Stargate Universe - SGU: Season 1.0
- Street Date:
- February 9th, 2010
- Reviewed by:
- Aaron Peck
- Review Date: 1
- November 4th, 2010
- Movie Release Year:
- 450 Minutes
- MPAA Rating:
- Release Country
- United States
The Movie Itself: Our Reviewer's Take
Let me preface this review by saying I was never the biggest fan of 'Stargate.' It's not that I hated it, I just never followed the franchise after the movie with Kurt Russell. I had no idea that 'Stargate' had spawned so many successful spinoffs, but I guess with a core story in which numerous portals transport you across the universe, 'Stargate' can have almost an infinite number of possible storylines to follow. Also, for the longest while I refused to believe that something Roland Emmerich thought up could have such staying power. I stand corrected.
'Stargate Universe,' is a SyFy original show, which I had no idea I would like as much as I did. When 'SG-1' was on TV I caught a few episodes of it, but never really got into it. It was more like 'Sliders,' where each episode more or less stood on its own. Sure there are a few overarching storylines (like the Goa'uld, Anubis, and Ori plotlines), but for the most part each episode featured a new place where the team got into some sort of trouble, prevailed, and came back home.
'Stargate Universe' is basically, at its most rudimentary form, 'Stargate' meets 'LOST.' A group of people have congregated at a base on a nearby planet called the Icarus Base. Here the military and scientists have been trying to dial out to the ninth "chevron." They've only ever been able to get eight of them, but since there's a ninth, it must go somewhere. Robert Carlyle plays the eccentric and demanding Dr. Rush who seems to have one mission only, find the ninth piece of the stargate puzzle. Dr. Rush embeds a highly difficult problem into an online game in hopes that someone out there will solve it. That someone is smart but socially challenged Eli Wallace (David Blue). Eli is whisked away to Icarus Base to help Dr. Rush figure out how to dial the ninth chevron. Senator Alan Armstrong (Christopher McDonald) is visiting the base with his daughter to see how the tax payer's money is being spent. All is well, until the base is attacked by a fleet of alien spacecraft. Dr. Rush sees this as his very last chance to dial the ninth chevron before the base is destroyed and for the purposes of the rest of the series he and Eli do just that. Instead of dialing to Earth and saving everyone, the entire crew of Icarus Base zips through the stargate and onto an ancient abandoned spaceship that has been floating around the universe for hundreds of thousands of years.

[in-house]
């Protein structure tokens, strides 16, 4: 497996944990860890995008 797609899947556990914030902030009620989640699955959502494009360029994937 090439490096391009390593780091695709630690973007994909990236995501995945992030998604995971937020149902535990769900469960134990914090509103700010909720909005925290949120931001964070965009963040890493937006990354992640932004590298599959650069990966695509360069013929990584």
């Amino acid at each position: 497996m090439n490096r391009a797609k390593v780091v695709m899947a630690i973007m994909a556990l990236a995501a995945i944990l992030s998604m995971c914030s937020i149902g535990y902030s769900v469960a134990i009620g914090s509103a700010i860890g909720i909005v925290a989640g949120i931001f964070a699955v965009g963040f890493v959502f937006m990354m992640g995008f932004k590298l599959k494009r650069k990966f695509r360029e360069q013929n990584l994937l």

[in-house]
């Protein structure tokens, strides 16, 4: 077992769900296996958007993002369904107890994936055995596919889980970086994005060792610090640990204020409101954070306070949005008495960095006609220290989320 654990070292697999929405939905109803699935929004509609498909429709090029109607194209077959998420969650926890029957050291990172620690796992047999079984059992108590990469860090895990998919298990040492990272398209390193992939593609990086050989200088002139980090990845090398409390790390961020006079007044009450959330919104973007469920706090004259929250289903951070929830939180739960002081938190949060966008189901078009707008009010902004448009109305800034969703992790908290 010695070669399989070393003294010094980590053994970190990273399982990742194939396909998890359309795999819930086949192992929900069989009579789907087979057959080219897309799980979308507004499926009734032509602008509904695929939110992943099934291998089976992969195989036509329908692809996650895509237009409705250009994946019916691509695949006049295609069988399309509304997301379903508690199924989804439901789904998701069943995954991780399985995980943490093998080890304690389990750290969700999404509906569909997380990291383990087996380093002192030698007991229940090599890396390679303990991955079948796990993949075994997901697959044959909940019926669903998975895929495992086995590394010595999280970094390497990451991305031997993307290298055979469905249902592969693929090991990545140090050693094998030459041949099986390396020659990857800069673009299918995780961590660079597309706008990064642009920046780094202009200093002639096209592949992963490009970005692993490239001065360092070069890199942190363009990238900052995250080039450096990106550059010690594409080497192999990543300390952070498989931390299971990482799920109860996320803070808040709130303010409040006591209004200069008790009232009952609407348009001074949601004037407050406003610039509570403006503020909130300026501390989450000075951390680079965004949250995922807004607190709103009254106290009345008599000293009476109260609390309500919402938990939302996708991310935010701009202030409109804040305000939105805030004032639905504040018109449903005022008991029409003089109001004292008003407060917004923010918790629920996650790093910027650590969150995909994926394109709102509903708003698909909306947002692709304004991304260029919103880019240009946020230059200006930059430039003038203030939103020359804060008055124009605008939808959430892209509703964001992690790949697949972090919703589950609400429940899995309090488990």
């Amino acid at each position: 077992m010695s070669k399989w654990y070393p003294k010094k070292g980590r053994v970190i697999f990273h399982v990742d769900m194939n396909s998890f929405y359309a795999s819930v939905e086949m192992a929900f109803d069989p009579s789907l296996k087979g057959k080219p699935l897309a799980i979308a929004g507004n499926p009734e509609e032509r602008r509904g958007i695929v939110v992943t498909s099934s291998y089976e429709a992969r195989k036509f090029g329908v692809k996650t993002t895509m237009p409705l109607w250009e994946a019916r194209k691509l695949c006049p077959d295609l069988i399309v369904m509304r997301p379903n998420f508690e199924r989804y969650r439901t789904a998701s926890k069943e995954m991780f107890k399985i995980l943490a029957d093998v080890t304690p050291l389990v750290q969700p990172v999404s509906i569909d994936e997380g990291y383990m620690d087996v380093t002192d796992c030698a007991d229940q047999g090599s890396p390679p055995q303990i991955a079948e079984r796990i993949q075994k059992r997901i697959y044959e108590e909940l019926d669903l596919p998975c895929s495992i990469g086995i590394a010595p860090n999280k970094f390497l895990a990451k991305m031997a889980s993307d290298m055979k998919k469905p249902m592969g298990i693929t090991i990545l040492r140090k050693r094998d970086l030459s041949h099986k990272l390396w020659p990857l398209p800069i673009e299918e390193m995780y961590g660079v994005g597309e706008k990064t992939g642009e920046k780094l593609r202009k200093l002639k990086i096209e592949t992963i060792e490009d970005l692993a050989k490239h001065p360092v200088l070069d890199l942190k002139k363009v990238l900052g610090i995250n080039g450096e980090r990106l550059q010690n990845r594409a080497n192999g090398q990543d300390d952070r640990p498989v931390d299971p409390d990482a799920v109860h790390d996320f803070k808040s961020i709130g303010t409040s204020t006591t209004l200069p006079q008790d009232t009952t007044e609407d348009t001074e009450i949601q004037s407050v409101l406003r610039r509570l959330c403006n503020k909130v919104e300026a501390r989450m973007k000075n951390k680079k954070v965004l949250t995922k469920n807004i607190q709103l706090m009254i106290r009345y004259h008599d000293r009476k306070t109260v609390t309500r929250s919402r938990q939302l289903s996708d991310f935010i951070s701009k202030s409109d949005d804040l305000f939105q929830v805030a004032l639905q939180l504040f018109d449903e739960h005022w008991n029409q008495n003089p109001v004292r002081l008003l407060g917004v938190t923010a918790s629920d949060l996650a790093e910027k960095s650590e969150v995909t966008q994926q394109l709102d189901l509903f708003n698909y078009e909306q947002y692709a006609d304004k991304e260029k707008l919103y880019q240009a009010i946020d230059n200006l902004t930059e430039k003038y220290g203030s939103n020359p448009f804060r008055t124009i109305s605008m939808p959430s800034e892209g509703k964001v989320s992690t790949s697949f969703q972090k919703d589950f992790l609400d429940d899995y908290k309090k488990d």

We soon learn that the ship was built by the ancients, who also constructed the stargate technology. Millions of light-years from home the cast of characters is now stranded on an empty spaceship without much food, water, or air. I like how each episode continues from the last, much like a serialized drama like 'Lost.' The action takes a backseat to the characters that populate the ship. They must find ways to survive out in space and Dr. Rush and Eli are the only ones smart enough to run the ship. The show does a nice job juxtaposing the scientific parts of the story with the military elements. The military personnel and Dr. Rush don't get along at all, and just a few episodes in you can tell cabin fever is starting to set in. I was surprised that in one early episode the show even discussed how people who drink numerous cups of coffee everyday would fare when thrown into a situation where caffeine was now non-existent. It's little details like that that keep me interested in this show and keep me coming back to visit the characters and storyline I've now come to appreciate.